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Cannoli

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Cannoli
A basic cannolo lightly sprinkled with confectioner's sugar
A basic cannolo lightly sprinkled with confectioner's sugar
Alternative names Cannolo, singular
Type Pastry
Place of origin Italy
Region or state Sicily
Main ingredients fried pastry dough, ricotta filling
Variations Kannoli (Malta)
Cookbook: Cannoli  Media: Cannoli
Cannoli on display

Cannoli (Italian pronunciation: [kanˈnɔːli]; Sicilian: cannula) are Italian pastries of the Sicily region. The Italian singular is cannolo ([kanˈnɔːlo]; in the Sicilian language cannolu), meaning "little tube", with the etymology stemming from the Greek kanna (reed),[1] but in English, cannoli is usually used as a singular, and cannolo is rare.[2] Cannoli originated in Sicily and are a staple of Sicilian cuisine.[3][4] They are also popular in Italian-American cuisine. In Italy, they are commonly known as "cannoli siciliani", Sicilian cannoli.

Cannoli consist of tube-shaped shells of fried pastry dough, filled with a sweet, creamy filling usually containing ricotta. They range in size from "cannulicchi", no bigger than a finger, to the fist-sized proportions typically found south of Palermo, Sicily, in Piana degli Albanesi.[4]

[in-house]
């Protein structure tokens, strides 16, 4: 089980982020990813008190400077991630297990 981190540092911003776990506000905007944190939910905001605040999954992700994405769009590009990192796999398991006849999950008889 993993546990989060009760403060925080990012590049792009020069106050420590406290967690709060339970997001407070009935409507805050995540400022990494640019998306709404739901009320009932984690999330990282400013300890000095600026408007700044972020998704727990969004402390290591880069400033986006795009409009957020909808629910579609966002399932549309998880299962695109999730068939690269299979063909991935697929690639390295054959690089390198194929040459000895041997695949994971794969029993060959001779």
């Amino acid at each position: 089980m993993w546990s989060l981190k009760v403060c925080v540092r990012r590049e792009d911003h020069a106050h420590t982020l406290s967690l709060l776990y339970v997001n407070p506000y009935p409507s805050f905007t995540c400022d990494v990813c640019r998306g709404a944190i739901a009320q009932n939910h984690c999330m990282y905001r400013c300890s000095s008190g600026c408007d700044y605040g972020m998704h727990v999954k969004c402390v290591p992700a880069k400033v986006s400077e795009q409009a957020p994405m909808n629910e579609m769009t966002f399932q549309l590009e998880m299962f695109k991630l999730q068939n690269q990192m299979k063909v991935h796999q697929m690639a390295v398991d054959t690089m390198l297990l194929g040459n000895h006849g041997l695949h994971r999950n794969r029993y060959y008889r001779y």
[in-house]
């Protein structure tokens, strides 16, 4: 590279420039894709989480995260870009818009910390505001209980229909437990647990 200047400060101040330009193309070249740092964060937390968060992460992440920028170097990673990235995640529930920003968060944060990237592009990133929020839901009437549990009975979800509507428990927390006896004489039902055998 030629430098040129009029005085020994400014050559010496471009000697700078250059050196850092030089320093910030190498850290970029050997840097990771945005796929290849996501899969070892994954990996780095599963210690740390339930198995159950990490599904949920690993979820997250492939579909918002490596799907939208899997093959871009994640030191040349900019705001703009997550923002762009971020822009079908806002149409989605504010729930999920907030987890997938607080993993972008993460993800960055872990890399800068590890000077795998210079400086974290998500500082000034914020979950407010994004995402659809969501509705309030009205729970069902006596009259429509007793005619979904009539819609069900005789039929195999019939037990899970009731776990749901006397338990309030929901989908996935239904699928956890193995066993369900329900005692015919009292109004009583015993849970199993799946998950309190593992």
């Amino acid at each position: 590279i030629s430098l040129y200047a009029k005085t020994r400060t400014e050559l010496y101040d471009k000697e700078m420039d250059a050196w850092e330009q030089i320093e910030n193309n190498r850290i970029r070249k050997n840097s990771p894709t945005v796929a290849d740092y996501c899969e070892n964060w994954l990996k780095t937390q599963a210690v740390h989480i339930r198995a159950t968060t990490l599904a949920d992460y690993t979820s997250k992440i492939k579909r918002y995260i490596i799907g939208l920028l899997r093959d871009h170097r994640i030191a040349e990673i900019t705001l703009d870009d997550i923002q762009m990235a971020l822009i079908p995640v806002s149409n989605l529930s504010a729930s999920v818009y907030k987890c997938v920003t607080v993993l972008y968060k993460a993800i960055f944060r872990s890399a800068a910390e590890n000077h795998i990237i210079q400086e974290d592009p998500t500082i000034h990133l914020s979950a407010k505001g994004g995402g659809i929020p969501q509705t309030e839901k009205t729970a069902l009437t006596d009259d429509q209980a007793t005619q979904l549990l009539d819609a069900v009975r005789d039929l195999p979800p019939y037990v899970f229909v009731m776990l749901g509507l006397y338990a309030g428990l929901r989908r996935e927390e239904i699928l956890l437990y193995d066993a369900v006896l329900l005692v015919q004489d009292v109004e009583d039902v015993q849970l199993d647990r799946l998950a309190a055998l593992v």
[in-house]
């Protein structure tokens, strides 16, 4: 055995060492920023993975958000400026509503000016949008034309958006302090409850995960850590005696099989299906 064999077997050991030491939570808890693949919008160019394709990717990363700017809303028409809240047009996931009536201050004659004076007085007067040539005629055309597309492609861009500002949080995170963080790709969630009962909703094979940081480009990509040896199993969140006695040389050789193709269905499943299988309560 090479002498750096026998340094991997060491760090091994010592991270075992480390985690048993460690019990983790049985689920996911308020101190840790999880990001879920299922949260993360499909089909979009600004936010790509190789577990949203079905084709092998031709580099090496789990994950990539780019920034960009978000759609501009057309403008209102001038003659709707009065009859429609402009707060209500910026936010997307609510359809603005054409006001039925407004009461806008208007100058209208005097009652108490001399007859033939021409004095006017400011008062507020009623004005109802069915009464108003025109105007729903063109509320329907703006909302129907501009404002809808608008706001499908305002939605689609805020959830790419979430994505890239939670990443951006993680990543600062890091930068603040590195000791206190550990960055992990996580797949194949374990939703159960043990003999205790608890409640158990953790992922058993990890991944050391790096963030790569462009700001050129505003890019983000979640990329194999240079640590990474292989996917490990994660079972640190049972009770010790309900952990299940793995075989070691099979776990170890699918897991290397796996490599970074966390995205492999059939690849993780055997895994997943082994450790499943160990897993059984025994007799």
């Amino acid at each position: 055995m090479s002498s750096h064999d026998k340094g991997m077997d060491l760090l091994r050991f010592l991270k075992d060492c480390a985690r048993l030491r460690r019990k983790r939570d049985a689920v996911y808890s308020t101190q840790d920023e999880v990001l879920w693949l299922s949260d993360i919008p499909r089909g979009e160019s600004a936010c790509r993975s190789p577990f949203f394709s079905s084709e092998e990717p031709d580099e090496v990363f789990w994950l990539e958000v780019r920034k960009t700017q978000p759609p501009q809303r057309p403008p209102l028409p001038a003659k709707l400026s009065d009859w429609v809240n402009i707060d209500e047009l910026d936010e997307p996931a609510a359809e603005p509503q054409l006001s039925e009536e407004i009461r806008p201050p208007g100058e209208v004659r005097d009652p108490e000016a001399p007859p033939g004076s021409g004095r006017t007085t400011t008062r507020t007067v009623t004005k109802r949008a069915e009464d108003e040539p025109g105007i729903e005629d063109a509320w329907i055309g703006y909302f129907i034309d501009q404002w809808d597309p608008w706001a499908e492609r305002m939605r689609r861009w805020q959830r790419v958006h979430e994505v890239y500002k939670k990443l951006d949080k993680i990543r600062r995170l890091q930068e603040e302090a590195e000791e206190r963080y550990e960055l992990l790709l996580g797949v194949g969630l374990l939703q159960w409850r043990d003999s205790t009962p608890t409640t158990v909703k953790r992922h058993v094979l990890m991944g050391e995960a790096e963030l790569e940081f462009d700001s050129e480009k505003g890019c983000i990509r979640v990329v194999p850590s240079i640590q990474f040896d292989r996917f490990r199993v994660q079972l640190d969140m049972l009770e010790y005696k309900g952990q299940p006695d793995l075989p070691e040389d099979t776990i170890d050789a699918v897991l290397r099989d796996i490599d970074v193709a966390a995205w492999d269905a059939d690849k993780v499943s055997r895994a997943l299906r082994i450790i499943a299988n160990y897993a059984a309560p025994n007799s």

History[edit]

Cannoli have been traced to the Arabs during the Emirate of Sicily,[5][6] with a possible origin for the word and recipe deriving directly from qanawāt. These were deep fried dough tubes filled with various sweets, which were a popular pastry across the Islamic world at the time, from Al-Andalus to Iraq.[7]

Cannoli come from the Palermo and Messina[8] areas and were historically prepared as a treat during Carnevale season, possibly as a fertility symbol; one legend assigns their origin to the harem of Caltanissetta. The dessert eventually became a year-round staple throughout Italy.

References[edit]

  1. ^ "cannoli - Definition of cannoli in US English by Oxford Dictionaries". Oxford Dictionaries - English. 
  2. ^ Oxford English Dictionary, 3rd edition, 2003 s.v.
  3. ^ Gangi, Robert (2006). "Cannoli". bestofsicily.com. Retrieved 15 May 2014. 
  4. ^ a b "The Cannoli of Piana degli Albanesi". A Taste of Travel. Retrieved 15 October 2014. 
  5. ^ Madison Books (1 Nov 2007). 1001 Foods To Die For. Andrews McMeel Publishing. p. 779. ISBN 9780740770432. 
  6. ^ Michael Krondl (2011). Sweet Invention: A History of Dessert. Chicago Review Press. p. 102. ISBN 9781556529542. 
  7. ^ Paul H. Freedman (2007). Food: The History of Taste (illustrated ed.). University of California Press. p. 159. ISBN 9780520254763. 
  8. ^ "Scatti di gusto - 30 cannoli siciliani perfetti per un tentativo di classifica definitiva". Scatti di Gusto. Retrieved 15 October 2014. 

External links[edit]

  • Media related to Cannoli at Wikimedia Commons
  • Cannoli at Wikibook Cookbooks